Adopting the 'New Normal' of Higher Education
Higher Education is undergoing significant, perhaps unprecedented, disruption that will change the landscape of the industry over the long-term. For many in the sector, COVID is seen as accelerating long standing tendencies: perhaps most vividly, a movement away from in-person lectures along with a dramatic rise in online and blended delivery. Further, the increasing use of technology to drive both student learning and deliver organisational efficiencies is influencing strategic discussions on investments, most notably in buildings and IT infrastructure. Whether these changes have been welcomed or otherwise by universities and their staff, it is becoming increasingly apparent that the brakes cannot be applied, let alone the trajectory reversed. We are moving rapidly to a new normal.
The new normal is built on digital foundations, with organisations adopting technological solutions that are both student and staff facing.At the University of Tasmania(UTAS),our move to the new normal has been especially fast in some areas. Our College of Health and Medicine saw the number of online units increase from 6.3 percentof pre-pandemic to 76.4percent in 2021. A specific focus wereareas essential to community health and wellbeing, such as Nursing and Psychology. Success has been underpinned by significant digital investment,and importantly, close coordination between the academic side of house and the CIO’s department. We have found that building effective relationships across these portfoliosmakes decision making more informed and efficient,and supports accelerated sustainable investment.
Sustainable investment is particularly important in the present fiscal environment. Most Australian universities currently facechallenging financial situations due (in part) to a substantial decline in international students. At UTAS, investment in digital capability has demanded adisciplined strategic focus prioritisinga rapid pivot online. It is essential we can demonstrate how any spendwill strengthen both staff capability and our online reach. The clearest example of this strategic approach is our partnership with Open Universities Australia (OUA).Since December 2019, we have significantly expanded our online footprint with over 450 units offered across more than 80courseson the OUA platform. This has seen our interstate recruitment dramatically increase, which is set to continue as we expand offerings by at least another 25 percent in 2022. Importantly, with from OUA, we have invested over $6.5m over the last 18 months to ensure quality in our online content and systems.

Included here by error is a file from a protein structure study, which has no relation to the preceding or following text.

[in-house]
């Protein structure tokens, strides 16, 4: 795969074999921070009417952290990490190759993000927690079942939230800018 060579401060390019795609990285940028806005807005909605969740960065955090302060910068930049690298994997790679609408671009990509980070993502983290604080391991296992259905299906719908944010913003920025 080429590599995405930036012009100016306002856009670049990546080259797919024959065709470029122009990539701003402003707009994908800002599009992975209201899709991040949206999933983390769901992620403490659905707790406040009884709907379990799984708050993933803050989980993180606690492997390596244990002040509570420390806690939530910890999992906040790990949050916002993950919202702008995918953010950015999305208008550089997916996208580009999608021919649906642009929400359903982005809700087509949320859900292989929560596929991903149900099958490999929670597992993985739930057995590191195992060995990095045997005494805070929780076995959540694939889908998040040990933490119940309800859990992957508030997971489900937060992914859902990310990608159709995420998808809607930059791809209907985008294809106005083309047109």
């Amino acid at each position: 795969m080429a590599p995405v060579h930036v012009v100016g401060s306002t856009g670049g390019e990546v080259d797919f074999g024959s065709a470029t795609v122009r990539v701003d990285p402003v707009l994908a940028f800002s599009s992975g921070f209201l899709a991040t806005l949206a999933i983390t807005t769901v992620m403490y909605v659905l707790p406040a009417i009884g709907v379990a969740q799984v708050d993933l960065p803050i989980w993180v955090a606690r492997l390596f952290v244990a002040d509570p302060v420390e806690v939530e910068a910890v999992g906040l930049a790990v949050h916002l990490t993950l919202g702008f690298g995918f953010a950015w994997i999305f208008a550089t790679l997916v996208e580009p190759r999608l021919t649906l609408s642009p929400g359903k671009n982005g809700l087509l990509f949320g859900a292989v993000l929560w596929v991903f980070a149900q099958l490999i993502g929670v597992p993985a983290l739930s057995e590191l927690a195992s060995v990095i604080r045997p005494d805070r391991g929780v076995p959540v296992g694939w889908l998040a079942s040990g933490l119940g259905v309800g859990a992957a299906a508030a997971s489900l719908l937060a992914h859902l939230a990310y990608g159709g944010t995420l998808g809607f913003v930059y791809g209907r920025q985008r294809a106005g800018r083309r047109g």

D2L provides the University’s Learning Management System (LMS). Effective use of our LMS has increased significantly since the pandemic, with 77.6 percent of our online units receiving a student score of ‘outstanding’ in the technology category at the end of 2020 (a +6.9 percent increase on2019). Although areas for improvementstill exist, student satisfaction in online learning, supported by tools such as the LMS is high. Key to recent successhas been the creation ofa Digital Futures team. The role of this team is to enhance online content and delivery, drive the University’s learning and teaching digital strategy, and engage with third party technology providers. One clear success has been maturing our relationship with D2L from a customerto a partner in 2020. For example, we are now actively involved with D2L on their development roadmap discussions and long-term strategy. As a result, we decided to significantly extendour contract with D2L, seeing through technology changes and investment that we believe will make a significant difference to our student experience.
Alongside strategic investments, we have had to streamline the number of vendors we engage with and make difficult decisions on what solutions to discontinue. Key to making informed decisions has been the use of the Lean Project methodology across the institution. Lean thinking and process has enabledtechnical investments to be understandable to both our teaching and non-teaching staff. Further, we now have a simpler ecosystem of solutions and, as such,substantially reduced training requirements.
Of course, speeding towards the new normal has not been without bumps. This streamlining has required us toclearly articulate our expectations of teaching staff.As such,we have developed threshold standards for online delivery of units, including the use of consistent templates within our LMS and the standardisation of grading using the LMS’s Gradebook function. At the end of our last semester in 2021, the University had achieved a 96 percent achievement rate. The journey has been challenging with much more to do, however we believe we are on the right (digital) path.